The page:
This is not the first message we see in the news and it will not be the last. We see the everlasting rumble of facilitation and the need to sweep under the carpet the actions of others and never holding them to account. Last week many in the UK were given ‘Instagram bans ‘graphic’ self-harm images after Molly Russell’s death‘, the article (at https://www.theguardian.com/technology/2019/feb/07/instagram-bans-graphic-self-harm-images-after-molly-russells-death) gives us a scenario that should kick us all into action, yet not in the way that some believe is the right one.
Even as we saw: “After days of growing pressure on Instagram culminated in a meeting with health secretary Matt Hancock, the social network’s head Adam Mosseri admitted that the company had not done enough and said that explicit imagery of self-harm would no longer be allowed on the site“, we should be angered by the words of Adam Mosseri, yet we are not. The image in this is not as simple as it is given, but it should be. 2 days ago we see ‘Instagram urged to crack down on eating disorder images‘ (at https://www.theguardian.com/technology/2019/feb/08/instagram-urged-to-crack-down-on-eating-disorder-images) where the quote: “The Guardian has discovered thousands of hashtags and accounts promoting anorexia, including diaries of weight loss, alarming pictures and comments on goal weights“, we get the advice “Please don’t report, just block,” and that is also the first path where the solution is found. It should instantly apply to Instagram, Facebook, Twitter and all other forms of social media.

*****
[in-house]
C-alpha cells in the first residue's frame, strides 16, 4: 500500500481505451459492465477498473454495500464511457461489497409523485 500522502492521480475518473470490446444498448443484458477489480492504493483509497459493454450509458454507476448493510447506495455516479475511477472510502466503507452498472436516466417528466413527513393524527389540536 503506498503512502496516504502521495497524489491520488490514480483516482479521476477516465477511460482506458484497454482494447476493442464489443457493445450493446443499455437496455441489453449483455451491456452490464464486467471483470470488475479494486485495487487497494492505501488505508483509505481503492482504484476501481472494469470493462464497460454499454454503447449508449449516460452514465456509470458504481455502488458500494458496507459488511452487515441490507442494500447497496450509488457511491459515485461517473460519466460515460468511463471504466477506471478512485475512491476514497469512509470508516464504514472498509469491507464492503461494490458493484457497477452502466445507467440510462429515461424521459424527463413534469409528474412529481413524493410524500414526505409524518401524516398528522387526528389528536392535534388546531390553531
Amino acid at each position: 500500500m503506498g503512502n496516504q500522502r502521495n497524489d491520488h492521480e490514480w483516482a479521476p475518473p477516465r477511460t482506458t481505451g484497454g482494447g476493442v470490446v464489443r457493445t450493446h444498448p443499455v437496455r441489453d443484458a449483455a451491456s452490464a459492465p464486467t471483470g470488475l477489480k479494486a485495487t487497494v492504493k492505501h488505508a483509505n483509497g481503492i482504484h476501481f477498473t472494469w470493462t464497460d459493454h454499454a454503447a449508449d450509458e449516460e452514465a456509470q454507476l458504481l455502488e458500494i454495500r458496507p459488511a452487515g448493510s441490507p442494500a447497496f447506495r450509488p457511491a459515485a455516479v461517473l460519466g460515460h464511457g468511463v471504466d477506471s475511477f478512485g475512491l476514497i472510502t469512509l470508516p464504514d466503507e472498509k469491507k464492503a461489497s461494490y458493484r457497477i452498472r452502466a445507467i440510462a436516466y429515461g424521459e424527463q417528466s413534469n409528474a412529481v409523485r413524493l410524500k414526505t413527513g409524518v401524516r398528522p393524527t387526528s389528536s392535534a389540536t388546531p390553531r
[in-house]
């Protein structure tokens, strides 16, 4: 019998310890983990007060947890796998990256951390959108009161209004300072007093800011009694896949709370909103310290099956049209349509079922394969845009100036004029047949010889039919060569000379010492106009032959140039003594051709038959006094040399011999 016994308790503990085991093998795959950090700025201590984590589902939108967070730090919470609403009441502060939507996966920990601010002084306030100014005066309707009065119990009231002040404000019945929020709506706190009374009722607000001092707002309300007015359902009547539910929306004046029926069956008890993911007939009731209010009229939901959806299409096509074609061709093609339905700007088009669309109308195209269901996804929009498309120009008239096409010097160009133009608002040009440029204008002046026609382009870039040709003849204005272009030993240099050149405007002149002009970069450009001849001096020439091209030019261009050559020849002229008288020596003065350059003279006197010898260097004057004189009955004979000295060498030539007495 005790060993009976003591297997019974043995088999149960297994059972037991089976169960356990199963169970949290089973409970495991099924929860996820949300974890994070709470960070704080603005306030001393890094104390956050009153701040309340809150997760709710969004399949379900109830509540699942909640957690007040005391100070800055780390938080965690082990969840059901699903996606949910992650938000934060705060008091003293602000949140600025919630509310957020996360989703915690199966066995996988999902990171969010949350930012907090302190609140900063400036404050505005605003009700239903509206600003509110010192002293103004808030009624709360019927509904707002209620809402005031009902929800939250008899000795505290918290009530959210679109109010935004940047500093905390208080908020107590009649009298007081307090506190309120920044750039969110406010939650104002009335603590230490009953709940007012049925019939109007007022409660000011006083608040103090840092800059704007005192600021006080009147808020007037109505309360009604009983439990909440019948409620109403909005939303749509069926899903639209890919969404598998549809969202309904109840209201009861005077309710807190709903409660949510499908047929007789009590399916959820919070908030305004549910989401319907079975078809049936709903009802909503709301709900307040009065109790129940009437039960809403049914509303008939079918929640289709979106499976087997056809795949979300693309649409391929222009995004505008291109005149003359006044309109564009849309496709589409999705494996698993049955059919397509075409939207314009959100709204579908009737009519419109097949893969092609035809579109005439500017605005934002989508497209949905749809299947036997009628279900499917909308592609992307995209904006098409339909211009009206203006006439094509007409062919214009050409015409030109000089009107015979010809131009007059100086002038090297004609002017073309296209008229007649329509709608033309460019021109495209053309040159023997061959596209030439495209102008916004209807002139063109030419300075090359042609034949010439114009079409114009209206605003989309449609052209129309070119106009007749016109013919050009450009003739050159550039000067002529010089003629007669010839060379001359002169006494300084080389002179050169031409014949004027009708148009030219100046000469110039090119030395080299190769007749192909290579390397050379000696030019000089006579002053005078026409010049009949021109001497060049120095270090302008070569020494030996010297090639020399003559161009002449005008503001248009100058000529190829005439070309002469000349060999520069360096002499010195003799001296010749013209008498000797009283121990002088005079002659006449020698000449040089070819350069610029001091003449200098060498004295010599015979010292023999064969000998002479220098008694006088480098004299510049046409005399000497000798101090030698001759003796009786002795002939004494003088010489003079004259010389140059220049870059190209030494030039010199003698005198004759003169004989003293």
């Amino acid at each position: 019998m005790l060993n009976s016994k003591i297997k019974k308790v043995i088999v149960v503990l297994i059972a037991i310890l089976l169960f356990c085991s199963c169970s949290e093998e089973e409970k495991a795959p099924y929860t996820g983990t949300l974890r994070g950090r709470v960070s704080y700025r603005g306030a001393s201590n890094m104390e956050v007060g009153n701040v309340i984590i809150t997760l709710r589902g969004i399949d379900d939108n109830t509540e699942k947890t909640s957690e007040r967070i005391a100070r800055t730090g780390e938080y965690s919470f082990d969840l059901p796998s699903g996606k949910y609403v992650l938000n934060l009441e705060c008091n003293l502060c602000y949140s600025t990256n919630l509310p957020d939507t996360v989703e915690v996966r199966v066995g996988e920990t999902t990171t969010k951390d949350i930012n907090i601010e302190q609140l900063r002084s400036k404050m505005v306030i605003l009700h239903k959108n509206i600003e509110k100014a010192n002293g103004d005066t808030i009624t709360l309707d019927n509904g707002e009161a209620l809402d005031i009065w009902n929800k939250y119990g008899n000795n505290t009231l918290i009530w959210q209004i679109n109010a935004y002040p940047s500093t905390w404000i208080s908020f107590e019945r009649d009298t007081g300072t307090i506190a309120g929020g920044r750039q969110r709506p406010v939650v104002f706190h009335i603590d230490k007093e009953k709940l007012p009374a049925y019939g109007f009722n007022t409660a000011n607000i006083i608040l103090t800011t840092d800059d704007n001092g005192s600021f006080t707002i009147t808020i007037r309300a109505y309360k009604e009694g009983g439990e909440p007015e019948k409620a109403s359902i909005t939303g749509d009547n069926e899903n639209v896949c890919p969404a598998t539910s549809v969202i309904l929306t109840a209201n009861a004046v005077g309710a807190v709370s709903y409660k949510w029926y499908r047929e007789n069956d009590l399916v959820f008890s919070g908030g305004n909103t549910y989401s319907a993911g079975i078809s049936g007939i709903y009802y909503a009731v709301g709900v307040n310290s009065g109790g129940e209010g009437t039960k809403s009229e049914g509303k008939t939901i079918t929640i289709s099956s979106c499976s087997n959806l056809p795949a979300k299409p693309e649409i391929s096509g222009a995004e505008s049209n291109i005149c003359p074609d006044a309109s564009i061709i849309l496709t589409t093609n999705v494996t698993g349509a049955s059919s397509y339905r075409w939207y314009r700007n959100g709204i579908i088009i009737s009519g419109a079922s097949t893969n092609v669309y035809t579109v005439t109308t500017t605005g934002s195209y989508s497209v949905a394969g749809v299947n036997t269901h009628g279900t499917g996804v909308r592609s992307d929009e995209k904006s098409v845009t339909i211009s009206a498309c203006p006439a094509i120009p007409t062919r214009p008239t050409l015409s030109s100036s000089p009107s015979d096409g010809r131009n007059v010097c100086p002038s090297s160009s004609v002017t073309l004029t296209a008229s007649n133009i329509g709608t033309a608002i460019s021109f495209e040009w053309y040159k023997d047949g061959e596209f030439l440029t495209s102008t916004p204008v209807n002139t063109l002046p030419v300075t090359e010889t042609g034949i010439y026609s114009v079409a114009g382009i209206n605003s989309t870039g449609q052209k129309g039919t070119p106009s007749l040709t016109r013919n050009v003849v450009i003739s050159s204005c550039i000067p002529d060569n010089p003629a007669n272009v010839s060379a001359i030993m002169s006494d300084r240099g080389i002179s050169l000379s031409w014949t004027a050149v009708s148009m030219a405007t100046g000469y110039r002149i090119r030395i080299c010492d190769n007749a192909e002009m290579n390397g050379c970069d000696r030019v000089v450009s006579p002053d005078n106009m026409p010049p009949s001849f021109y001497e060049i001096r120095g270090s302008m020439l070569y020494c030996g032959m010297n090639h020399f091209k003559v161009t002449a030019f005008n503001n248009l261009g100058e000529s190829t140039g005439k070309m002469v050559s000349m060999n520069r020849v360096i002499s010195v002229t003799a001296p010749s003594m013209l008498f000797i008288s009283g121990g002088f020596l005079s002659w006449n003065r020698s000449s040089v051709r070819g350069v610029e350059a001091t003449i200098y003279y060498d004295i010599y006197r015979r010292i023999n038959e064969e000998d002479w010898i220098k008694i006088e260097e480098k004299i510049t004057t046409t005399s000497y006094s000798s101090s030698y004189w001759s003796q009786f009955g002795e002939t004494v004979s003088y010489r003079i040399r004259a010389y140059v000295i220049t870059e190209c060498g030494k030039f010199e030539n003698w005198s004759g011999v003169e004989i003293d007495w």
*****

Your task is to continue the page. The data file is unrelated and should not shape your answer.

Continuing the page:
The simple solution
You as the poster are responsible for the content you post, you can be prosecuted and sued if need be, if a case goes to court all data and information of the account, as well as its posting history will be made available to the prosecuting parties. You are responsible for the created account and the content posted through it.
It is this simple; those who are on that path of chaos and anarchy must bear the responsibilities of the impact. No matter your age ‘I did not know’ is not a valid defence in court. Your life over, no tertiary education (the fast food industry always needs fresh blood).